In compliance with the requirement of Section 3506(c)(2)(A) of the Paperwork Reduction Act of 1995 for opportunity for public comment on proposed data collection projects, the Centers for Disease Control and Prevention (CDC) will publish periodic summaries of proposed projects. To request more information on the proposed projects or to obtain a copy of the data collection plans and instruments, call 404-639-5960 and send comments to Carol E. Walker, CDC Acting Reports Clearance Officer, 1600 Clifton Road, MS-D74, Atlanta, GA 30333 or send an e-mail to firstname.lastname@example.org.
Comments are invited on: (a) Whether the proposed collection of information is necessary for the proper performance of the functions of the agency, including whether the information shall have practical utility; (b) the accuracy of the agency's estimate of the burden of the proposed collection of information; (c) ways to enhance the quality, utility, and clarity of the information to be collected; and (d) ways to minimize the burden of the collection of information on respondents, including through the use of automated collection techniques or other forms of information technology. Written comments should be received within 60 days of this notice.
Gulf Coast Children's Health Study—NEW—National Center for Environmental Health (NCEH), Centers for Disease Control and Prevention (CDC).
Background and Brief Description
The Gulf Coast Children's Health Study addresses an important public health need to assess the potential short-term and long-term health effects among children who lived in Federal Emergency Management Agency (FEMA)-provided temporary housing units (THU) deployed in the Gulf Coast region following hurricanes Katrina and Rita and who were potentially exposed to higher levels of indoor air pollutants such as formaldehyde and other volatile organic compounds compared to other types of housing. These health effects Start Printed Page 70007may include adverse acute and chronic health conditions, primarily respiratory and dermal, that may be associated with their exposures. CDC plans to conduct a scientifically valid environmental epidemiologic study to assess the potential adverse health effects among children.
Plans involve a two-year Feasibility Study to investigate the association between exposure to temporary housing units and health conditions and to assess the practicality of conducting a larger longitudinal study. If certain feasibility objectives are met, such as identifying a sufficient number of eligible participants, a 6-year Full Study will be conducted following the same study design as the Feasibility Study.
The Feasibility Study will be conducted in the states of Louisiana and Mississippi. The study will assess the potential health impacts from exposures to various indoor pollutants (e.g., formaldehyde and other volatile organic compounds and plasticizers, including phthalates) commonly found in higher concentrations in the temporary housing units compared with other types of housing.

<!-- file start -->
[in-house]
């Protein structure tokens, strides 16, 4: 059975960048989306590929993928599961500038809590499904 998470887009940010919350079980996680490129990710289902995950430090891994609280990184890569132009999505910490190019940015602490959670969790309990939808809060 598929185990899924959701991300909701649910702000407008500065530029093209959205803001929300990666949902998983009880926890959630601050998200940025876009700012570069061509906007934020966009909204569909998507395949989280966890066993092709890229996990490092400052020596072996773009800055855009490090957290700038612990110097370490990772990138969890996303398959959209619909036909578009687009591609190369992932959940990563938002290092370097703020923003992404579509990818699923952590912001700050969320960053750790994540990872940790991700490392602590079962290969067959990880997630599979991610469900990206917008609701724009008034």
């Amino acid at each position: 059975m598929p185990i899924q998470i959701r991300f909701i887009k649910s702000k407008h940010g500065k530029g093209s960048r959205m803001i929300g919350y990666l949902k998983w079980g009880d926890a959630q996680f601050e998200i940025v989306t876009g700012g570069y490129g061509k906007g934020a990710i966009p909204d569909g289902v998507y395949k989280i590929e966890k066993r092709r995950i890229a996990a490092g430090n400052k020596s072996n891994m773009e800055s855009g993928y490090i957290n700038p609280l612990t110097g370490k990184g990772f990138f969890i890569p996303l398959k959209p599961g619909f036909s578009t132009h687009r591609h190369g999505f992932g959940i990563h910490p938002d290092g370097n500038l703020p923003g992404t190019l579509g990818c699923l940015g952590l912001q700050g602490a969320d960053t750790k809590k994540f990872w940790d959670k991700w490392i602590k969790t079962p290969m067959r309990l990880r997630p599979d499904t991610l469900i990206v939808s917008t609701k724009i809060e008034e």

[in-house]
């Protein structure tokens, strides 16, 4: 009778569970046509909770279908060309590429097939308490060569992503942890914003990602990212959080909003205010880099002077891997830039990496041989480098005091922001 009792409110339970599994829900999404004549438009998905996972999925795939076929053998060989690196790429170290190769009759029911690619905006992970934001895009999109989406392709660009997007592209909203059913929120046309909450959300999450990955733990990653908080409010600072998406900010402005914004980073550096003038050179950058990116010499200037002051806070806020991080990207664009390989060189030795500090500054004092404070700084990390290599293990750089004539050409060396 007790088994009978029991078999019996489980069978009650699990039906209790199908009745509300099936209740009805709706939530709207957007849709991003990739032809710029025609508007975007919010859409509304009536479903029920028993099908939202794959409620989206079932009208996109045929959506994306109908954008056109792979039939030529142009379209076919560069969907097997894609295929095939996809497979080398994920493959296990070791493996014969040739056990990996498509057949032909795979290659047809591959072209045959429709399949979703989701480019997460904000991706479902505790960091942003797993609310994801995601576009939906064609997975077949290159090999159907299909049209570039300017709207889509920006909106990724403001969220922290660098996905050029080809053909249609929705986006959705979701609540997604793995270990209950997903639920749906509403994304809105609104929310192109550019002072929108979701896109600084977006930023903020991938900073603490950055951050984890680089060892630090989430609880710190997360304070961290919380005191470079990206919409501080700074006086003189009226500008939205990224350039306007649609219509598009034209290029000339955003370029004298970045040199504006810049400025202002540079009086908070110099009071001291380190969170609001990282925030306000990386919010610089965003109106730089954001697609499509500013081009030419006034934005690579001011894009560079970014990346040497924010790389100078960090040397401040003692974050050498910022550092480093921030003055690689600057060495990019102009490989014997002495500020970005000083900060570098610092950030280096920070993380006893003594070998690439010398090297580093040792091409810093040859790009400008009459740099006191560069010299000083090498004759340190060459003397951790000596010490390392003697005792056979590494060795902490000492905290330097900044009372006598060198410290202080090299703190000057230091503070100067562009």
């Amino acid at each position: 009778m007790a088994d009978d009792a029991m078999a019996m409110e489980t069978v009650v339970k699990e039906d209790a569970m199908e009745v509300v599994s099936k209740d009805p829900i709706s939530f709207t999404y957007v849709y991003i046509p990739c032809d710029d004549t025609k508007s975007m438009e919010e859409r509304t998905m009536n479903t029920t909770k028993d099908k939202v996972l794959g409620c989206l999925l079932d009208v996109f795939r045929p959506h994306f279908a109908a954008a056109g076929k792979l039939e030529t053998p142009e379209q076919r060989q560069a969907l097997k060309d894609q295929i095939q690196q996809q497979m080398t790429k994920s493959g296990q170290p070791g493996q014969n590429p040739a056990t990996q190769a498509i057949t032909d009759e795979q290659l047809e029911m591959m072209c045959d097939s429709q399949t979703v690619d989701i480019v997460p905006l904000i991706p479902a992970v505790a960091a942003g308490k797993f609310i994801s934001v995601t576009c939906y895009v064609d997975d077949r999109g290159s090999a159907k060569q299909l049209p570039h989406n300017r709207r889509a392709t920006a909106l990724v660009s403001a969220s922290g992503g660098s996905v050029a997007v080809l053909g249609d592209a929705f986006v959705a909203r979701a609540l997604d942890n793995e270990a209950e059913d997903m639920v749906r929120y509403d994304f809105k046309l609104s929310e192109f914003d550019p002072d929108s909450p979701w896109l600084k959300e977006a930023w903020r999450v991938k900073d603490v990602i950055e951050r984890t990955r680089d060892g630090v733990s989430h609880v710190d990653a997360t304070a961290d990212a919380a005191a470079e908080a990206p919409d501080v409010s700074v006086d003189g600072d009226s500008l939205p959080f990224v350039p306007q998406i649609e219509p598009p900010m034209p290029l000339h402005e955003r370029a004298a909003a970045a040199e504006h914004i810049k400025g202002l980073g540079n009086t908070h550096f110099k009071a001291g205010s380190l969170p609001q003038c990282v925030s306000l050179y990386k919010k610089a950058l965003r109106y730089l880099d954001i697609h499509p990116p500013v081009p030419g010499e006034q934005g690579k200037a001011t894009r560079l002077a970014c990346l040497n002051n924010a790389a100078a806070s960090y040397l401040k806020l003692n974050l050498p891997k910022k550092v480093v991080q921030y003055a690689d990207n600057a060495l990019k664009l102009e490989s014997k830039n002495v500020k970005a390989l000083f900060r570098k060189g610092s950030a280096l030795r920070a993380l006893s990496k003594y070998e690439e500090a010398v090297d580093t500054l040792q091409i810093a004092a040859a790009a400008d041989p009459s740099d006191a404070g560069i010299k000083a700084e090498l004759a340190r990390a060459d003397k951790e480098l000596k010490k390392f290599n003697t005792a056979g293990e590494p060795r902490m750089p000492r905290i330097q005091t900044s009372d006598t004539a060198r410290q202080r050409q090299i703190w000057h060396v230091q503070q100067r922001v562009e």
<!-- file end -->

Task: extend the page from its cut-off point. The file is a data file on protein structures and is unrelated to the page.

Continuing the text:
In the study, a 1:1 ratio of exposed and unexposed children age 5-17 years will be recruited. Children who resided in temporary housing units will be categorized into the “exposed” group and children who did not reside in temporary housing units will be categorized into the “unexposed” group. A screening questionnaire will be used to assess eligibility and exposure to temporary housing units. The screening questionnaire will be conducted with one adult resident of each selected household. Based on responses to the screening questions, one eligible child will be selected for the study from each participating household. To obtain the desired sample size, we plan to screen 2,500 households in order to identify 700 eligible children. Of these, it is expected that 80%, or 560 children, will agree to participate in the study.
The Feasibility Study will involve a baseline and a 6-month follow-up assessment for each participant. The baseline assessment will include a health questionnaire, clinical assessment including biological sample collection, and environmental exposure measurement. The environmental exposure assessment will be collecting biomarkers of exposure and measuring exposures to environmental pollutants using personal and indoor sampling devices over a 7-day period. In the 6-month follow-up assessment, a shorter version of the health questionnaire and the same clinical and environmental exposure assessments will be conducted.
Accounting for a 10% loss to follow-up, the sample size for the 6-month follow-up assessment is projected to be 504 children. If a determination is made to conduct the Full Study, these 504 children will be part of the Full Study and continue to participate in the rest of five follow-up assessments occurring at 9-month intervals.
There is no cost to the participants except their time.
|Type of respondent||Type of instrument||Number of respondents||Number of responses per respondent||Average burden per response (in hours)||Total burden (in hours)|
|Household member 18 years or older||Eligibility Screener||2,500||1||10/60||417|
|Children ages 5-17||Baseline Assessment||560||1||1.25||700|
|Parents of children ages 5-17||Baseline Assessment||560||1||1.5||840|
|Children ages 5--17||6-Month Follow-up Assessment||504||1||50/60||420|
|Parents of children ages 5-17||6-Month Follow-up Assessment||504||1||1.25||630|
Dated: November 9, 2010.
Carol E. Walker,
Acting Reports Clearance Officer, Centers for Disease Control and Prevention.
[FR Doc. 2010-28787 Filed 11-15-10; 8:45 am]
BILLING CODE 4163-18-P